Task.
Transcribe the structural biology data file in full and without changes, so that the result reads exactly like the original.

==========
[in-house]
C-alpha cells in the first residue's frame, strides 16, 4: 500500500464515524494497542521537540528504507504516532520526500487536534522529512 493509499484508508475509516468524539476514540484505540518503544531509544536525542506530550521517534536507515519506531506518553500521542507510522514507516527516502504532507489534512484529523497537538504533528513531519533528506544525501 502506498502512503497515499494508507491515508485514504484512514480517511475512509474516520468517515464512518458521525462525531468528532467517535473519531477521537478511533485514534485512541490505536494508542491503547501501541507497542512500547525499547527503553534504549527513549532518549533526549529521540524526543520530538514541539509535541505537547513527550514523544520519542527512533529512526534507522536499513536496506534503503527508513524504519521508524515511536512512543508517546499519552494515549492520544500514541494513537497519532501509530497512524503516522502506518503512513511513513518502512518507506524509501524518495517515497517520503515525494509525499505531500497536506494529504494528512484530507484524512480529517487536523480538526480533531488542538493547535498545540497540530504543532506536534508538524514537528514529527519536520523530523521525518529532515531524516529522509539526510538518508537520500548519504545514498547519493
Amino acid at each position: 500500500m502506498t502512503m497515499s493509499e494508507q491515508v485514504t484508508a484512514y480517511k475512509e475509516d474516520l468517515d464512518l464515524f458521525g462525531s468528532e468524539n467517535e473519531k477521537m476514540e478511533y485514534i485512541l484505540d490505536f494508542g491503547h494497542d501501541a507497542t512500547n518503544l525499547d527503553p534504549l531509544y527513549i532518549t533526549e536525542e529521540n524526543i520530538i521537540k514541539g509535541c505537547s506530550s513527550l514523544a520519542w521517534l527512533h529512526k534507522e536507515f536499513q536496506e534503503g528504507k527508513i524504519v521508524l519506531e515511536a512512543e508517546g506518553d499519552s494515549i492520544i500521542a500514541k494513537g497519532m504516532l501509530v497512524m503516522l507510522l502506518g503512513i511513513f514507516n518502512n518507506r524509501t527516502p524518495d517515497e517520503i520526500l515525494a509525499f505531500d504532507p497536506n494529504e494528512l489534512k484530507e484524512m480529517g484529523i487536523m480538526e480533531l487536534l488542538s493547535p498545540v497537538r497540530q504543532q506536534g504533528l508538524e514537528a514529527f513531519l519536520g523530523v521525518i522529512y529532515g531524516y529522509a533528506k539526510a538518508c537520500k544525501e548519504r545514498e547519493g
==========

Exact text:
[in-house]
C-alpha cells in the first residue's frame, strides 16, 4: 500500500464515524494497542521537540528504507504516532520526500487536534522529512 493509499484508508475509516468524539476514540484505540518503544531509544536525542506530550521517534536507515519506531506518553500521542507510522514507516527516502504532507489534512484529523497537538504533528513531519533528506544525501 502506498502512503497515499494508507491515508485514504484512514480517511475512509474516520468517515464512518458521525462525531468528532467517535473519531477521537478511533485514534485512541490505536494508542491503547501501541507497542512500547525499547527503553534504549527513549532518549533526549529521540524526543520530538514541539509535541505537547513527550514523544520519542527512533529512526534507522536499513536496506534503503527508513524504519521508524515511536512512543508517546499519552494515549492520544500514541494513537497519532501509530497512524503516522502506518503512513511513513518502512518507506524509501524518495517515497517520503515525494509525499505531500497536506494529504494528512484530507484524512480529517487536523480538526480533531488542538493547535498545540497540530504543532506536534508538524514537528514529527519536520523530523521525518529532515531524516529522509539526510538518508537520500548519504545514498547519493
Amino acid at each position: 500500500m502506498t502512503m497515499s493509499e494508507q491515508v485514504t484508508a484512514y480517511k475512509e475509516d474516520l468517515d464512518l464515524f458521525g462525531s468528532e468524539n467517535e473519531k477521537m476514540e478511533y485514534i485512541l484505540d490505536f494508542g491503547h494497542d501501541a507497542t512500547n518503544l525499547d527503553p534504549l531509544y527513549i532518549t533526549e536525542e529521540n524526543i520530538i521537540k514541539g509535541c505537547s506530550s513527550l514523544a520519542w521517534l527512533h529512526k534507522e536507515f536499513q536496506e534503503g528504507k527508513i524504519v521508524l519506531e515511536a512512543e508517546g506518553d499519552s494515549i492520544i500521542a500514541k494513537g497519532m504516532l501509530v497512524m503516522l507510522l502506518g503512513i511513513f514507516n518502512n518507506r524509501t527516502p524518495d517515497e517520503i520526500l515525494a509525499f505531500d504532507p497536506n494529504e494528512l489534512k484530507e484524512m480529517g484529523i487536523m480538526e480533531l487536534l488542538s493547535p498545540v497537538r497540530q504543532q506536534g504533528l508538524e514537528a514529527f513531519l519536520g523530523v521525518i522529512y529532515g531524516y529522509a533528506k539526510a538518508c537520500k544525501e548519504r545514498e547519493g